Himalaya

Earl Schofield’s stunning exhibit, “Himalaya”, is showing in the Putnam Gallery until May 9.  Here are some words he has to share about his work:

Our culture wields the image as weapon, spinning a web of illusions designed to manipulate and isolate us, hiding the “truth” of our interconnectivity with all the universe like the Hindu goddess Maya. The attempt to look beyond  illusions is a fundamental goal for those of us Ghandi once termed, “seekers”. I choose to follow the older path of artist as shaman, whose goal was to express those truths which cannot be seen. In the landscape, I seek to portray in color, and mark, composition and a hundred other aesthetic choices, that part of the soul that cannot be expressed in words. 

Artists spend their lives studying the visual world and in their study to understand and mimic what they see, mistakes, anomalies, misinterpretations and deliberate misconstructions occur as ocular data is processed, analyzed, filtered and reconstructed in paint.  Light becomes expressed as a physical thing in painting. Over time artists attempt to minimize these differences between the observed and the represented. But it is after mastery, when they begin to then deliberately alter that which they see to suit themselves or their ideas, that art happens. That is when the artist is able to manipulate what is seen to express ideas and feelings that can’t or are difficult to see without his interpretation. When people say artists help us see the world in a new way, they don’t mean the eyes of an artist are different, they mean the artist is paying attention to something everyone can see, but were not.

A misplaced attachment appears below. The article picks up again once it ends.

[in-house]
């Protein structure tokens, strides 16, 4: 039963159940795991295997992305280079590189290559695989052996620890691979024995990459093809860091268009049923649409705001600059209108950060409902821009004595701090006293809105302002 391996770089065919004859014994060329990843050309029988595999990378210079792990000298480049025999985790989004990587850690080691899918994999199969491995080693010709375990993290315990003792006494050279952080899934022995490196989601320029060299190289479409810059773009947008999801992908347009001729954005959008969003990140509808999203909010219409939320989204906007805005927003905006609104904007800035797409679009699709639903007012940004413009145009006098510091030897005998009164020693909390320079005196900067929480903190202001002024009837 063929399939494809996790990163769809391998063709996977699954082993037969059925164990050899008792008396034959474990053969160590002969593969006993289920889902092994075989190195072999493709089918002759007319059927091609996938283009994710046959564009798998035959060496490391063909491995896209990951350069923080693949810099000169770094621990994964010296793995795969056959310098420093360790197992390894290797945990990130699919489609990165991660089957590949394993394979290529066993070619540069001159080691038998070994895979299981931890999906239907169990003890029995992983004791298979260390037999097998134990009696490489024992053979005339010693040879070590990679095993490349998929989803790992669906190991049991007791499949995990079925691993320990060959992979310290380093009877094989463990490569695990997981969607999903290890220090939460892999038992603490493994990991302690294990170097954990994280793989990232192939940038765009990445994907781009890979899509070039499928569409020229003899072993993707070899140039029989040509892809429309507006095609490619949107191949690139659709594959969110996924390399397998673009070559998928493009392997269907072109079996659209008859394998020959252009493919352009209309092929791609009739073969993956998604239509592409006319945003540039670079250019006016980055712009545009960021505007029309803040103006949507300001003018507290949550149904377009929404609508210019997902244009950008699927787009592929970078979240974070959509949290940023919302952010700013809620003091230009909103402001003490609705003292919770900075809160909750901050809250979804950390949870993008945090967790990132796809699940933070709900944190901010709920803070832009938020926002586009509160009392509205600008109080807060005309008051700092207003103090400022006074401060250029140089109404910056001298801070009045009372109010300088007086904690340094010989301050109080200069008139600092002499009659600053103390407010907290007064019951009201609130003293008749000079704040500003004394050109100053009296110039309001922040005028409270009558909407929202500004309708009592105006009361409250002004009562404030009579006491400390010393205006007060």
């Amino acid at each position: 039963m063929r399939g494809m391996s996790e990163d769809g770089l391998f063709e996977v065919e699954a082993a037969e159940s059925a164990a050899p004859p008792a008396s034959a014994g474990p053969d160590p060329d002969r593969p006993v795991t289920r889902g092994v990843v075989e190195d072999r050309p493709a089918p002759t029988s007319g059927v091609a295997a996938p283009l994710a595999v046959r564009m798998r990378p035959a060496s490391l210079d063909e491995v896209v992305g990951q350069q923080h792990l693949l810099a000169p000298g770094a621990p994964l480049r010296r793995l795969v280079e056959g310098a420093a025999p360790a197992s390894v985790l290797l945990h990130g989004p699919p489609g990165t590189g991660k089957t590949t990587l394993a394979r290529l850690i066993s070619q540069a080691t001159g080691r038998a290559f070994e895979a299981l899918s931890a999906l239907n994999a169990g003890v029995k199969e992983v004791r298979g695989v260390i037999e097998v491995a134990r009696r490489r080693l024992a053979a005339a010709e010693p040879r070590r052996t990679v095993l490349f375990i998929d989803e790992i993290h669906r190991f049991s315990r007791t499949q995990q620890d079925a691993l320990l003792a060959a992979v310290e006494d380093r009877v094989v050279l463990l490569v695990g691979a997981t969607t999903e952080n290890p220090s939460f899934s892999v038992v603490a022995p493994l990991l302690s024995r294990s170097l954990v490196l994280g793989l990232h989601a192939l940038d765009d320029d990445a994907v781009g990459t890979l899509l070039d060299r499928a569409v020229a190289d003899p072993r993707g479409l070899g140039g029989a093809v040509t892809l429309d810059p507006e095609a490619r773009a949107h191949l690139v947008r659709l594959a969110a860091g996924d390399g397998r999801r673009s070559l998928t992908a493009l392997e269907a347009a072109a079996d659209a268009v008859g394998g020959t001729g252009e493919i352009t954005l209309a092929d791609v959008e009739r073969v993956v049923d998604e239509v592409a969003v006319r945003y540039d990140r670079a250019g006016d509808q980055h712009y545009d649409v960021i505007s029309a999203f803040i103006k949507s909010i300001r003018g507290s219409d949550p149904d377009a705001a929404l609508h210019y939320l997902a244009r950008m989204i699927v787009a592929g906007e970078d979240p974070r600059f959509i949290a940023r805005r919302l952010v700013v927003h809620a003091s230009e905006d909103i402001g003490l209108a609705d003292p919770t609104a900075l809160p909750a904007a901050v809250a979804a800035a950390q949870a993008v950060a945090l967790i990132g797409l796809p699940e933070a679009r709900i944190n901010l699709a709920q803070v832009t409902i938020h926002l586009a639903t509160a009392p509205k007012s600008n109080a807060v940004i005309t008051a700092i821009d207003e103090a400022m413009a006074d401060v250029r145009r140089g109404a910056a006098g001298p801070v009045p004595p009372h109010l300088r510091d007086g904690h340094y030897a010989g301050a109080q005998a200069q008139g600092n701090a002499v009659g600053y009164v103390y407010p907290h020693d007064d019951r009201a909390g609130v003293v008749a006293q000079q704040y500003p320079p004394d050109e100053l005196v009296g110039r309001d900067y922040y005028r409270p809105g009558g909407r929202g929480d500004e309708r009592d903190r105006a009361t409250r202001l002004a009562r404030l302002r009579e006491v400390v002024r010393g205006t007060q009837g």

Most people look at landscapes and see a place.  I see patterns and relationships that I either like or don’t like. I see relationships I am either attracted to or are not.  These preferences, these decisions about what to show and what to leave out and about how to show the relationships I keep, begin to reveal things about who I am. They tell as much about me, as they do about my subject. I know a work is done; when I “recognize the painting,” when I see myself or a part of myself or what I am feeling or what my soul desires at that moment.  It is in this way that the landscape is always really a self-portrait of the soul.  It is only through art that we are able to catch a glimpse across the existential divide, into the existence or reality of someone else. 

It is why James Cameron chose so wisely when he had the Na Vi , the indigenous people of his movie “Avatar”, express love, acceptance and respect for each other with the phrase, “ I see you.” 


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